By Brian Dunn

As Laura Dawson, Director of the Wilson Centre’s Canada Institute, Washington, DC, sees it, a combination of U.S. unilateralism, a softening demand for Chinese exports and imports and the Brexit fiasco, has resulted in global instability. To make matters worse, President Donald Trump will probably get re-elected in 2020 as there’s no viable alternative.

“We feel Canadian trade representatives are doing a very good job (in the U.S.) and it’s a relationship to be managed, not cured. Our organization is non-partisan and we work with Canadian businesses to make sure Canada is not part of any collateral damage,” she said during the 18th annual conference of the Shipping Federation of Canada in Montreal on May 22.

During the 1940s, the Breton Woods Agreement and the General Agreement on Tariffs and Trade were established to stabilize international trade but the world is reverting back to those unstable times, said Ms. Dawson, who added that current tariff wars could lead to the dissolution of the World Trade Organization.

Seventy six per cent of Canada’s exports go to the U.S. Canada’s next biggest market at four per cent is China, which presents Canada with a “diversification conundrum. The President loves tariffs, but it’s detrimental to the rest of the world and the U.S. is destabilizing supply chains. And now, a lot of Canadian companies are investing in the U.S. to hedge against uncertainty.”

The Trans-Pacific Partnership (TPP) and Comprehensive Economic and Trade Agreement with the EU will only result in marginal gains, although new market access in Japan is a positive, especially since the U.S. backed out of the TPP. Any U.S.-China deal will result in high geopolitical stakes, with limited economic returns, said Ms. Dawson. It will also align China with the rest of the world, but any deal needs to include allied trading partners.

As for the Canada’s trade relations with China, there is nothing Canada can do to resolve the problem resulting, among other things, in this country getting stuck with a 3.5-million tonne surplus of canola this year.

The direct impact on global trade from all these squabbles will be masked, but could include stockpiling, inefficient supply chains and investment chills, Ms. Dawson noted. “Canada’s policy choices will be based on what kind of economy we want. The tax gap between the U.S. and Canada is growing, and business investments are muted as we wait for better days. Canada suffers from over-regulation, too much provincial debt, internal trade barriers, low infrastructure spending, and inconsistent carbon levies, all of which makes it an unattractive place to invest.”

“There is also a disconnect between the policies the Liberals have enacted and the ones we need. But I would still rather be in the transportation business than the agriculture or oil business, because Canada still has a lot of commodities that need to be moved.”

Peter Sand, Chief Shipping analyst, BIMCO, the world’s largest shipping association based in Copenhagen, commented that the global economy is expected to see slow growth from unresolved trade tensions. The main challenge for the shipping industry is to manage overcapacity. For dry bulk, there will be no improvement in 2019, while much stands in the way of profitability for containers and any recovery rests on the hope for lower fleet growth.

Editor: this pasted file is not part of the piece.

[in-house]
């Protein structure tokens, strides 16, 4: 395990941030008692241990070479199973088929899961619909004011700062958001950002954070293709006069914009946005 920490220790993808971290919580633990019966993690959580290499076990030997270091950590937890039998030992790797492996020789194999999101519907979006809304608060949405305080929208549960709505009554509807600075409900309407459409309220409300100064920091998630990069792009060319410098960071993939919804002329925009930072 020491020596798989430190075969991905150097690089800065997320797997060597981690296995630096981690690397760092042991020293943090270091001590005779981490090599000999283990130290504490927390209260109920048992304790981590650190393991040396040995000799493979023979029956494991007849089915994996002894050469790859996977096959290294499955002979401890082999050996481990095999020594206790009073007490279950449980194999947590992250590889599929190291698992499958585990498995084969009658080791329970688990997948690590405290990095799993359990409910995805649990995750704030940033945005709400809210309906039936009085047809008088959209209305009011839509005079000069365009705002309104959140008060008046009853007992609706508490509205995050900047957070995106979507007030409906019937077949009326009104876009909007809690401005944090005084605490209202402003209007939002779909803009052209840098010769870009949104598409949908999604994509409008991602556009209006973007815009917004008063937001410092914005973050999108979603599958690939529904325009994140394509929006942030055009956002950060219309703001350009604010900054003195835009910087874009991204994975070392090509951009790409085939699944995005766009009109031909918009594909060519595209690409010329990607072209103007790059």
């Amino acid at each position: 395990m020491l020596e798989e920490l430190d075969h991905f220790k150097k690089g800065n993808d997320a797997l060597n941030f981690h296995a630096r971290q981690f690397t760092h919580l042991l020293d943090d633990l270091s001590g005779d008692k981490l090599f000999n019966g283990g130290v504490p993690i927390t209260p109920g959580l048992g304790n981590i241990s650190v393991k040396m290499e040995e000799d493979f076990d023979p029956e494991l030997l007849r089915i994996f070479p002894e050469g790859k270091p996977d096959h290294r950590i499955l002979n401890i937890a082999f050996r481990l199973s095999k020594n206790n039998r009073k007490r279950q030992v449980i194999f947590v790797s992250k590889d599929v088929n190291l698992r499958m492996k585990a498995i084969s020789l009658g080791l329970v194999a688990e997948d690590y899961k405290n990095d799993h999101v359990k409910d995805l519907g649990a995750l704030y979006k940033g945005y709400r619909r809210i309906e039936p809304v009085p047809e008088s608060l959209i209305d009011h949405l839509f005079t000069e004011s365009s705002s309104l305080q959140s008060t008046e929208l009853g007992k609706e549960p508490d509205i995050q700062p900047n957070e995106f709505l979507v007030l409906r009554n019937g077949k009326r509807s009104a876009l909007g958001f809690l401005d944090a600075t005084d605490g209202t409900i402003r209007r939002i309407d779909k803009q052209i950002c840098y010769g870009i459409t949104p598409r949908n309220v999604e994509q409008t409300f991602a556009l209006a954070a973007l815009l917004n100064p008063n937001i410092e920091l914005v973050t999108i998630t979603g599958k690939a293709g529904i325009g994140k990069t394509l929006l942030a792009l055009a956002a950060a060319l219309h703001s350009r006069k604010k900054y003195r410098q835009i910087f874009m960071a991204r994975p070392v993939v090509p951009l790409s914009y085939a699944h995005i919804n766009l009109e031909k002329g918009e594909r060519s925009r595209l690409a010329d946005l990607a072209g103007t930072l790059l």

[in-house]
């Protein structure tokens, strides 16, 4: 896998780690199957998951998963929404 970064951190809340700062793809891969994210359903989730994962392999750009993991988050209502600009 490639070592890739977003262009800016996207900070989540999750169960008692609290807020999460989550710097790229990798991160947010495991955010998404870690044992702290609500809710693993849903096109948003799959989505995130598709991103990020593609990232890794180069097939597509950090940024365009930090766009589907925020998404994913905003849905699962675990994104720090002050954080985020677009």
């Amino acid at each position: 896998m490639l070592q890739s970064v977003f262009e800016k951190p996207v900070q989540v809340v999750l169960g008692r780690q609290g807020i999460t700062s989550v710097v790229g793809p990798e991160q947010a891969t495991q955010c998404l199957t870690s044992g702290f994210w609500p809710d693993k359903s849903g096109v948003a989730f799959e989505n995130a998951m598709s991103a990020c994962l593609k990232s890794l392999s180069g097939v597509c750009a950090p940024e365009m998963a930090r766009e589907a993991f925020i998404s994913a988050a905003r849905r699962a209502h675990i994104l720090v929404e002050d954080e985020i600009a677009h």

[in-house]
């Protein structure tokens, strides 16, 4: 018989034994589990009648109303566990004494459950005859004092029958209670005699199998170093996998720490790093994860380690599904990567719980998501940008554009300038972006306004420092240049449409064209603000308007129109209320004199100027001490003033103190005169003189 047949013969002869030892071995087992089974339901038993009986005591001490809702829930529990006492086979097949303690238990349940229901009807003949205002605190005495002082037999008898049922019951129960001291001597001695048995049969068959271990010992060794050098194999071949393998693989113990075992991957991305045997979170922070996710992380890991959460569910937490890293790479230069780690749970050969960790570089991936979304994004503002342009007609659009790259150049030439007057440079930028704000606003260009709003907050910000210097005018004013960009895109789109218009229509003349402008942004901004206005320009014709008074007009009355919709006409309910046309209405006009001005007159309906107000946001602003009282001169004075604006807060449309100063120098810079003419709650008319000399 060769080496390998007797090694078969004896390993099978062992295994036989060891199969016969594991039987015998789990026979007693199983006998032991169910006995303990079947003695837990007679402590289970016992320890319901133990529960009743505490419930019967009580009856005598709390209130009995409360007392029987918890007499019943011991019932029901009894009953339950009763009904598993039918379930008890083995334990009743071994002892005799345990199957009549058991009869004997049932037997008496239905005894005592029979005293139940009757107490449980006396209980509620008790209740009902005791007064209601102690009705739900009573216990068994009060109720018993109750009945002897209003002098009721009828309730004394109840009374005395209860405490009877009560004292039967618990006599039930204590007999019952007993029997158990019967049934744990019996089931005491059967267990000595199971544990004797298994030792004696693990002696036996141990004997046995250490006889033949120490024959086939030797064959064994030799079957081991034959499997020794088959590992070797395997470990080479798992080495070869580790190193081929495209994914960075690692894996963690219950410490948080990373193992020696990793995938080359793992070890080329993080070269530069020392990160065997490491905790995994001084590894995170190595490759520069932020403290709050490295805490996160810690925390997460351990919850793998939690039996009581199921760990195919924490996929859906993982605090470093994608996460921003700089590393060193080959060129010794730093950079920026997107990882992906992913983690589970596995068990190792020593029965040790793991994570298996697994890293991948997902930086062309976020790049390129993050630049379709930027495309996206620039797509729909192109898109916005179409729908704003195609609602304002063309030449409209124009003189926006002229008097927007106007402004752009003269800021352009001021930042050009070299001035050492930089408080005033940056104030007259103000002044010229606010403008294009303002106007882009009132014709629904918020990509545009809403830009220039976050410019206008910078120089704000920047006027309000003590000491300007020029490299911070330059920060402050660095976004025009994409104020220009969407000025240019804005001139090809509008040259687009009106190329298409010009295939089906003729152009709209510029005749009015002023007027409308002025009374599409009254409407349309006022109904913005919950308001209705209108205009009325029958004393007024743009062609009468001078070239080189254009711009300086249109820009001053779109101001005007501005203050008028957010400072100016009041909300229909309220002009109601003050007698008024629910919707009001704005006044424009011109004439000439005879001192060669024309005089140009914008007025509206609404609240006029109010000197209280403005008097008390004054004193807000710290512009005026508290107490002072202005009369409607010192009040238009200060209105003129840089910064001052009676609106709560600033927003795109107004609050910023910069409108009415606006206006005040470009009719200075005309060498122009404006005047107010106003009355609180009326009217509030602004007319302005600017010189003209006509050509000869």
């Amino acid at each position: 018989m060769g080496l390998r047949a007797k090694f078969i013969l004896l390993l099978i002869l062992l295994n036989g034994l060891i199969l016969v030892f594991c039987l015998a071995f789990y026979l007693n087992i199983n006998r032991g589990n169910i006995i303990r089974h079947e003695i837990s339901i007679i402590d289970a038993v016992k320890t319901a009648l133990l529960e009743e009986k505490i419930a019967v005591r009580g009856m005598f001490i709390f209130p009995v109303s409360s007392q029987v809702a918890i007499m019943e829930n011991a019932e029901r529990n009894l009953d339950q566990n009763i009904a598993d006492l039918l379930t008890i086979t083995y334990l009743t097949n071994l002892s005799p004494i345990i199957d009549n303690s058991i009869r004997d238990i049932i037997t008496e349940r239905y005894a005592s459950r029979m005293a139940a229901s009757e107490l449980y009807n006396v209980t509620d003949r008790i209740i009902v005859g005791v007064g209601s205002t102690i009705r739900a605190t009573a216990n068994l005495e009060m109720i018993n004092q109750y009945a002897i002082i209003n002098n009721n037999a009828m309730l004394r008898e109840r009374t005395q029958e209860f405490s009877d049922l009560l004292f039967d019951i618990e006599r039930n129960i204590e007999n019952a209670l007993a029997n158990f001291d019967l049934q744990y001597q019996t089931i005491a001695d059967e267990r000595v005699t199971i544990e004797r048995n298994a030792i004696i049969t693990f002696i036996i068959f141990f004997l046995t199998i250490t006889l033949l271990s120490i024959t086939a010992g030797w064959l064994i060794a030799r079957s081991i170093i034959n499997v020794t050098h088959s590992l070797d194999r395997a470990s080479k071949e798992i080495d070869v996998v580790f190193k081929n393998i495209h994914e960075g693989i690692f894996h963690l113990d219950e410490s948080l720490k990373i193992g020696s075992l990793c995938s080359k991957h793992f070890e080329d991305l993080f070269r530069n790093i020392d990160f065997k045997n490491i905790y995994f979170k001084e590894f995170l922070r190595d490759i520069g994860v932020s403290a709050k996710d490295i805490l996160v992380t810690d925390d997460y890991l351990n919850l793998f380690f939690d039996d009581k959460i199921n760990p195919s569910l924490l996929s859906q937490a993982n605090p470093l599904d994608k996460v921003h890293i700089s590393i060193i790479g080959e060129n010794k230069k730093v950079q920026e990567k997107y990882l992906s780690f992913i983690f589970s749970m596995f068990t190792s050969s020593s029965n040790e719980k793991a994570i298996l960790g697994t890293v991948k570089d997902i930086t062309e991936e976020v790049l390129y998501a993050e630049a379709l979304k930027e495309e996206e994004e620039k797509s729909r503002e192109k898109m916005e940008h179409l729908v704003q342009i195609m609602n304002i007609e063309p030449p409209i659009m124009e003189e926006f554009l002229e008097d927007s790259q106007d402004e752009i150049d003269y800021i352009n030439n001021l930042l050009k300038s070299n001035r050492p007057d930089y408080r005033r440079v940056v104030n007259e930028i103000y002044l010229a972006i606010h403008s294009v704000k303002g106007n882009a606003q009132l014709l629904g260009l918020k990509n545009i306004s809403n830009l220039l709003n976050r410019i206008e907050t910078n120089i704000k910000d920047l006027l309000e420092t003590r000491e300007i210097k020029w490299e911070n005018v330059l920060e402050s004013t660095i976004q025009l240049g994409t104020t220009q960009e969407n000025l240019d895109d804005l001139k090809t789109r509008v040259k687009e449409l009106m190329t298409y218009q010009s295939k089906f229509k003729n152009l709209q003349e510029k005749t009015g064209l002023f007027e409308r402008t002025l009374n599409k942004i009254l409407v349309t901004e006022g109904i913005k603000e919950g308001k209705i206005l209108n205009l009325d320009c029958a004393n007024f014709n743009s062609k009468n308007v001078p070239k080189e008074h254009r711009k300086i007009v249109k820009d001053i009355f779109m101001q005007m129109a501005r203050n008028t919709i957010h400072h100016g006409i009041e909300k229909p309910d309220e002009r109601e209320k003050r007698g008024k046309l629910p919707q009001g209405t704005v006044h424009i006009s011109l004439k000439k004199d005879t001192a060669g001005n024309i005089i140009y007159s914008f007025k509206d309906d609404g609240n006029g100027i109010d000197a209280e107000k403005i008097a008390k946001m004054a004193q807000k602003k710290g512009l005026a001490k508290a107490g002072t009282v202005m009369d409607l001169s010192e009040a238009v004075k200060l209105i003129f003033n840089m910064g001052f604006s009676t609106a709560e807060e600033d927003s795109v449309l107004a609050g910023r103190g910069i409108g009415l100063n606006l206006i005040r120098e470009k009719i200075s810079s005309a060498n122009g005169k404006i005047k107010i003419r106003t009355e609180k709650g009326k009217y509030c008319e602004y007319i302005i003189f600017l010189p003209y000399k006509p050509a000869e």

But it is imperative trade barriers are eliminated, said Mr. Sand. “There are no winners in a trade war and the impact on shipping will be hard. The China-U.S. dispute is resulting in $200 billion worth of goods facing tariffs, affecting 2.75 million TEUs of Trans-Pacific shipments to and from the U.S.” Weekly U.S. soybean exports to China have dropped from three million tonnes in 2015 to less than 0.5 million tonnes. In March, 2018, 24 per cent of U.S. oil exports went to China. This March, they were down to four per cent.

When it comes to the trade environment, CN Rail always takes a long-term view, according to Jean-Jacques Ruest, CN’s President and CEO. In addition to moving oil by rail, CN is always looking for other businesses to move into. “After NAFTA, we became too reliant on the U.S. market. What we make here, the world needs. If not soybeans, maybe we’ll move more wheat.”

The best solution to increase west coast cargo handling capacity is through the proposed Terminal 2 at Deltaport which would add 2.4 million TEUs, said Mr. Ruest. “We want to see more capacity, but the weakness is too much concentration at one port which presents a serious challenge. We need to increase capacity at Prince Rupert as well.”

Noting that east coast ports are “old,” the CN boss would like to see a modern port on the St. Lawrence  as both Montreal and Halifax are running out of room, and he supports a new port like Contrecoeur. He also expects to see more Asian cargo coming in via the east coast over the next 10-15 years and later added that there needs to be a Prince Rupert type port on the east coast to accommodate larger vessels.

Looking down the track, Mr. Ruest said CN will always remain relevant to Canada as long as it embraces new technology like driverless trucks and automated track and fleet inspections. “In order not to become the next dinosaur, we have to have people coming from other industries.”